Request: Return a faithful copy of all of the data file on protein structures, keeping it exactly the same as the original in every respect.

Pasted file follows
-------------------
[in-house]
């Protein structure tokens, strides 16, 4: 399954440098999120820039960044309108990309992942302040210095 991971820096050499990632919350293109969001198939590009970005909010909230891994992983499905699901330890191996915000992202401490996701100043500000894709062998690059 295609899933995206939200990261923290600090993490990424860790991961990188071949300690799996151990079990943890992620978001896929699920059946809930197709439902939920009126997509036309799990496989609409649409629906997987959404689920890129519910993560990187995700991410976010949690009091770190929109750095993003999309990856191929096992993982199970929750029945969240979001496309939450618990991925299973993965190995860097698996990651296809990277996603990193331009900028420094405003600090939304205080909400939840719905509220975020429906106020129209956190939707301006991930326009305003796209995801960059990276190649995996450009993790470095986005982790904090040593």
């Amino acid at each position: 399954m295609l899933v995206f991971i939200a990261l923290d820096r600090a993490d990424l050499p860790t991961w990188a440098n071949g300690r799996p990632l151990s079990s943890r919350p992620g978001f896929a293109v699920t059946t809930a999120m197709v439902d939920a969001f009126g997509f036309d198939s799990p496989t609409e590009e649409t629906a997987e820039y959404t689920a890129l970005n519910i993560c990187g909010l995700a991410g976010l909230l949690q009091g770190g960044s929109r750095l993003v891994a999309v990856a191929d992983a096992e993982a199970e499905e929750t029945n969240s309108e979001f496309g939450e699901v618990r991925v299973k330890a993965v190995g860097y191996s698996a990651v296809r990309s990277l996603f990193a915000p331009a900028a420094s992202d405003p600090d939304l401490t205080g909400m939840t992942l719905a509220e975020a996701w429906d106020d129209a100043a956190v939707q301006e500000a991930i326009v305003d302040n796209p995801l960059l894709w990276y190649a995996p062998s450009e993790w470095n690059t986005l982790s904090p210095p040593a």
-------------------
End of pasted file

[in-house]
């Protein structure tokens, strides 16, 4: 399954440098999120820039960044309108990309992942302040210095 991971820096050499990632919350293109969001198939590009970005909010909230891994992983499905699901330890191996915000992202401490996701100043500000894709062998690059 295609899933995206939200990261923290600090993490990424860790991961990188071949300690799996151990079990943890992620978001896929699920059946809930197709439902939920009126997509036309799990496989609409649409629906997987959404689920890129519910993560990187995700991410976010949690009091770190929109750095993003999309990856191929096992993982199970929750029945969240979001496309939450618990991925299973993965190995860097698996990651296809990277996603990193331009900028420094405003600090939304205080909400939840719905509220975020429906106020129209956190939707301006991930326009305003796209995801960059990276190649995996450009993790470095986005982790904090040593």
């Amino acid at each position: 399954m295609l899933v995206f991971i939200a990261l923290d820096r600090a993490d990424l050499p860790t991961w990188a440098n071949g300690r799996p990632l151990s079990s943890r919350p992620g978001f896929a293109v699920t059946t809930a999120m197709v439902d939920a969001f009126g997509f036309d198939s799990p496989t609409e590009e649409t629906a997987e820039y959404t689920a890129l970005n519910i993560c990187g909010l995700a991410g976010l909230l949690q009091g770190g960044s929109r750095l993003v891994a999309v990856a191929d992983a096992e993982a199970e499905e929750t029945n969240s309108e979001f496309g939450e699901v618990r991925v299973k330890a993965v190995g860097y191996s698996a990651v296809r990309s990277l996603f990193a915000p331009a900028a420094s992202d405003p600090d939304l401490t205080g909400m939840t992942l719905a509220e975020a996701w429906d106020d129209a100043a956190v939707q301006e500000a991930i326009v305003d302040n796209p995801l960059l894709w990276y190649a995996p062998s450009e993790w470095n690059t986005l982790s904090p210095p040593a």